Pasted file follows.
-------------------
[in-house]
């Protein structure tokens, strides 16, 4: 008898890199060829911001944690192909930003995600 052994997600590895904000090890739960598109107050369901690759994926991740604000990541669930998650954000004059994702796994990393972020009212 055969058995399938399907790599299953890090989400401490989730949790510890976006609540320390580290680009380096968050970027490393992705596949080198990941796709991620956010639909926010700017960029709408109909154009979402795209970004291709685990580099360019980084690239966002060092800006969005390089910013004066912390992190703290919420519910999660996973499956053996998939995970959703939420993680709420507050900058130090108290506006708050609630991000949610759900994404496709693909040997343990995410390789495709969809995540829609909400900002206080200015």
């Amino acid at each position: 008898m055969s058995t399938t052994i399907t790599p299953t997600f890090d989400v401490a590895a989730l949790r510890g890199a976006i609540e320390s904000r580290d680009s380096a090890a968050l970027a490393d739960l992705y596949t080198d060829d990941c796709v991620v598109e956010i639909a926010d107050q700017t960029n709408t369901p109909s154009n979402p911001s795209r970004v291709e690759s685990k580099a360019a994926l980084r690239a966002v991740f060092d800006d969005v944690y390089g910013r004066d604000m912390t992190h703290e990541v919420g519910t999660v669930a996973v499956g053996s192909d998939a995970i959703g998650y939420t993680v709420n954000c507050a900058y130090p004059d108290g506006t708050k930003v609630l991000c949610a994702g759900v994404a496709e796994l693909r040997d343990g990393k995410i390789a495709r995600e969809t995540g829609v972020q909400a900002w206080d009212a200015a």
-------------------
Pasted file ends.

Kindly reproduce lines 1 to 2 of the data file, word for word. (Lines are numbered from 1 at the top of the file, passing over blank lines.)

[in-house]
């Protein structure tokens, strides 16, 4: 008898890199060829911001944690192909930003995600 052994997600590895904000090890739960598109107050369901690759994926991740604000990541669930998650954000004059994702796994990393972020009212 055969058995399938399907790599299953890090989400401490989730949790510890976006609540320390580290680009380096968050970027490393992705596949080198990941796709991620956010639909926010700017960029709408109909154009979402795209970004291709685990580099360019980084690239966002060092800006969005390089910013004066912390992190703290919420519910999660996973499956053996998939995970959703939420993680709420507050900058130090108290506006708050609630991000949610759900994404496709693909040997343990995410390789495709969809995540829609909400900002206080200015």